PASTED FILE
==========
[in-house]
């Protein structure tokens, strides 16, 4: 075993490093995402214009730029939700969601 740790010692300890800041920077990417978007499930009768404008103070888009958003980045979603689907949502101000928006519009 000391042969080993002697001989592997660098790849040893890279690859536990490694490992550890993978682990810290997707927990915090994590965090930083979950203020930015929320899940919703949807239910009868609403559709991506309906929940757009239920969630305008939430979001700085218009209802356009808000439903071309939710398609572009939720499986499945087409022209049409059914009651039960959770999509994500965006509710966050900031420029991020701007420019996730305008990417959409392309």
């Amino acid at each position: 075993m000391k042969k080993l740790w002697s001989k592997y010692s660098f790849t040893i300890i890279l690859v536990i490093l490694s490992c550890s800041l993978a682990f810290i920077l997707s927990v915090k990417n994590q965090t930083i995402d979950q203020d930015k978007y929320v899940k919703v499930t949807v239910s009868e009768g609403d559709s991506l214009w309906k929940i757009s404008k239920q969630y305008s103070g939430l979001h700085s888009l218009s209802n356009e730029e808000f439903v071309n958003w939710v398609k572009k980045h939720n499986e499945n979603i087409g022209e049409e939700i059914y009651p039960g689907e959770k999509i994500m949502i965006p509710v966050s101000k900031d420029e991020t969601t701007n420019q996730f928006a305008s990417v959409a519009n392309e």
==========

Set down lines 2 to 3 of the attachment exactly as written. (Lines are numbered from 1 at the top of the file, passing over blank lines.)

């Protein structure tokens, strides 16, 4: 075993490093995402214009730029939700969601 740790010692300890800041920077990417978007499930009768404008103070888009958003980045979603689907949502101000928006519009 000391042969080993002697001989592997660098790849040893890279690859536990490694490992550890993978682990810290997707927990915090994590965090930083979950203020930015929320899940919703949807239910009868609403559709991506309906929940757009239920969630305008939430979001700085218009209802356009808000439903071309939710398609572009939720499986499945087409022209049409059914009651039960959770999509994500965006509710966050900031420029991020701007420019996730305008990417959409392309």
């Amino acid at each position: 075993m000391k042969k080993l740790w002697s001989k592997y010692s660098f790849t040893i300890i890279l690859v536990i490093l490694s490992c550890s800041l993978a682990f810290i920077l997707s927990v915090k990417n994590q965090t930083i995402d979950q203020d930015k978007y929320v899940k919703v499930t949807v239910s009868e009768g609403d559709s991506l214009w309906k929940i757009s404008k239920q969630y305008s103070g939430l979001h700085s888009l218009s209802n356009e730029e808000f439903v071309n958003w939710v398609k572009k980045h939720n499986e499945n979603i087409g022209e049409e939700i059914y009651p039960g689907e959770k999509i994500m949502i965006p509710v966050s101000k900031d420029e991020t969601t701007n420019q996730f928006a305008s990417v959409a519009n392309e």